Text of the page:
Image credits: Penna Electric
Commercial buildings have different requirements for powering up their businesses in terms of lighting, HVAC, equipment, and technology. Electricity might have a backstage presence, but it is exactly what forms the “nervous system” for any building type. In the commercial world where on-and-off meet zeros-and-ones more than ever, electrical projects have a massive demand to support custom and lightning-fast solutions. Since electricity is a major expense, business owners plan various facility management techniques to lower their utility consumption and bring down the bills. For this reason, understanding the commercial electrical cost per square foot is a useful starting point if you are building or renovating your commercial space – and in this article, we discuss just that.
Commercial electrical cost per square foot
Electrical systems for a commercial building can differ based on the type of business you run and the operations that go on every day. On average, commercial electrical wiring can cost between $2 – $12 per square foot. The costs to wire a commercial building are generally higher than those for residential buildings because commercial spaces have heavy-duty power demands. So, for the same square footage, an office or a hospital will be costlier to power up compared to a residential home. The average range can go up or down depending on business-specific factors that we will see below.
Here is a good reference guide by Iota Communications for commercial electrical costs per square foot based on building types and utility needs. Lighting takes up a considerable portion of the electrical makeup – along with specialty operations that rely on commercial appliances and hospital equipment. Also, these specialty units tend to be more expensive than other electrical components in terms of both installation costs and energy consumption. As a result, restaurants and hospitals are ranked on the high end of this cost spectrum. Restaurants use large-scale refrigeration units and similar appliances that are quite power-hungry. Hospitals also rely on good ventilation in addition to medical machines that are expected to run 24/7. For both of these reasons, such commercial spaces incur higher electrical setup and maintenance costs per square foot compared to other building types.
Image credits: Iota Communications
Factors that affect this cost range
Commercial electrical costs are driven by factors like building size and requirements for high-tech amenities. The costs typically include installations for outlets and switches alone, so they do not cover fixture or appliance installation costs. If your commercial space requires specific cable types, then this can add to the overall costs as well. Some of the main cost-influencing factors for commercial electrical systems are discussed below.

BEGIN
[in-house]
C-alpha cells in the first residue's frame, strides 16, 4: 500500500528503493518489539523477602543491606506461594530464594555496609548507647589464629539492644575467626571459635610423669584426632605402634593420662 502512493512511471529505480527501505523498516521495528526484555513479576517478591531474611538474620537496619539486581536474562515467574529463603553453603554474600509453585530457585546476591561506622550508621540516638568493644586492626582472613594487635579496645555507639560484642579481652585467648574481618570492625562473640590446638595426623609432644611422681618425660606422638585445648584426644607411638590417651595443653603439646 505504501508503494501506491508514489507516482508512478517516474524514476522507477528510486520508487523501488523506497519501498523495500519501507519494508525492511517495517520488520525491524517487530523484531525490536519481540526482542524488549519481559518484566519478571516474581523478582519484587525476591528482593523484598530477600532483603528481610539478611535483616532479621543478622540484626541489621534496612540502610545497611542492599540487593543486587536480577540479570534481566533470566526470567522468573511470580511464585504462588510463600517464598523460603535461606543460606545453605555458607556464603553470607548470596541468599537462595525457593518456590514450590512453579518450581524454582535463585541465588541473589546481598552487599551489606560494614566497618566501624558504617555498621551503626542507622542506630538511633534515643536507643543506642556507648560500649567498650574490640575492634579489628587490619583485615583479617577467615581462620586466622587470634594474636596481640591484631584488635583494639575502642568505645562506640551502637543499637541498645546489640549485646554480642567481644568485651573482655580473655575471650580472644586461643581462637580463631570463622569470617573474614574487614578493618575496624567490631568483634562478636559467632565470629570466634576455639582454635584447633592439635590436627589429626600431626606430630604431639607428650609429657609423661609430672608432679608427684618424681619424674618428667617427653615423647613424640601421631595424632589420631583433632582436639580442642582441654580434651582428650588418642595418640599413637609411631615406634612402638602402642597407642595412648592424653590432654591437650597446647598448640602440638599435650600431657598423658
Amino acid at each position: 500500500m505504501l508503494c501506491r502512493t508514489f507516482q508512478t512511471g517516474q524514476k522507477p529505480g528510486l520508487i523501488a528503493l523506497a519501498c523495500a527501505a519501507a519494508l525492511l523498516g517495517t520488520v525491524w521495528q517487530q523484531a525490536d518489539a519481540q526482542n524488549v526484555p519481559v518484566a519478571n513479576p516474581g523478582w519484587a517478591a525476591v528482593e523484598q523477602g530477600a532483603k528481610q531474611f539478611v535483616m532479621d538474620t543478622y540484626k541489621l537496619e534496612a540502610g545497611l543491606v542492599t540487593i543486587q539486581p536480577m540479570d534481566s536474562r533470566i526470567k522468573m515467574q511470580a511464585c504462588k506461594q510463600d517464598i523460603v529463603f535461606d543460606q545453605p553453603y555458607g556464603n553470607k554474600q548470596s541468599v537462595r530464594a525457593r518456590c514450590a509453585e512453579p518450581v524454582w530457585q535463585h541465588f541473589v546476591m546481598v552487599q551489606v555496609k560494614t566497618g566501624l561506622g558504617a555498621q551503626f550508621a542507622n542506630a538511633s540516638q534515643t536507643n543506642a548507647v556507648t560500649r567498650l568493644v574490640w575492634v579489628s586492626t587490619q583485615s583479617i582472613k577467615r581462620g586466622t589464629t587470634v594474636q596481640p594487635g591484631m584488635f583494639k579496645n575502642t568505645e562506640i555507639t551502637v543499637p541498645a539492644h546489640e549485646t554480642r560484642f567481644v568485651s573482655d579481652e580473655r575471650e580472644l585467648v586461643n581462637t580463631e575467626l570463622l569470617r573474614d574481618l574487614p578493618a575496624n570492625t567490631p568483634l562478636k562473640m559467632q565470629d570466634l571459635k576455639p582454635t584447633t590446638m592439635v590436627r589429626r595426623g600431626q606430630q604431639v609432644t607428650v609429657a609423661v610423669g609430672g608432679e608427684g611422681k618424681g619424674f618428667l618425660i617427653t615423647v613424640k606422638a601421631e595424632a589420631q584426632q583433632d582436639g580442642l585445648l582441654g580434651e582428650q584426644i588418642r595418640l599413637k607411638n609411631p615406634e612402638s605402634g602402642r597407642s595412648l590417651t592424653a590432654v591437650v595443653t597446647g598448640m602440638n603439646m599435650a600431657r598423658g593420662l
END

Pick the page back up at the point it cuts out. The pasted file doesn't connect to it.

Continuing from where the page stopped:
You need to hire experienced and licensed electricians who have the relevant expertise for commercial wiring, which should also be strictly code compliant. Generally, commercial electricians charge between $50 – $100 per hour based on the complexity of the project – such as the number of floors and unpredictable configurations. For example, if your existing infrastructure cannot be drilled through, the electricians will have to change the wiring layout accordingly – and this adds to the final cost.
Permits and inspections
Commercial electrical costs per square foot are also driven by permit charges, as all the wiring setups need to meet various building codes to ensure safety and business compatibility. Whether you are constructing a new building or renovating an existing one, your commercial contractor will first tackle permits and approvals so that every project stage – including the electrical framework – stays within the local codes. Once the electrical wiring is in place, your team will also conduct inspections to check the reliability and efficiency of the whole system. Together, permits and inspections can cost between $300 – $700 depending on your project’s specifications.
New construction projects allow more flexibility in configuring your desired electrical framework, as you can choose the materials and cables from scratch. Renovation projects, on the other hand, might require demolitions to first tear down old and damaged utilities before rewiring everything. Therefore, there is a whole new range of building permits to handle before any electrical work begins. Outdated connections can severely impact the everyday flow of your business, considering how every aspect is tied to electricity. So, fixing any damaged wiring is absolutely crucial, otherwise, you will most likely meet expensive network upgrades down the road.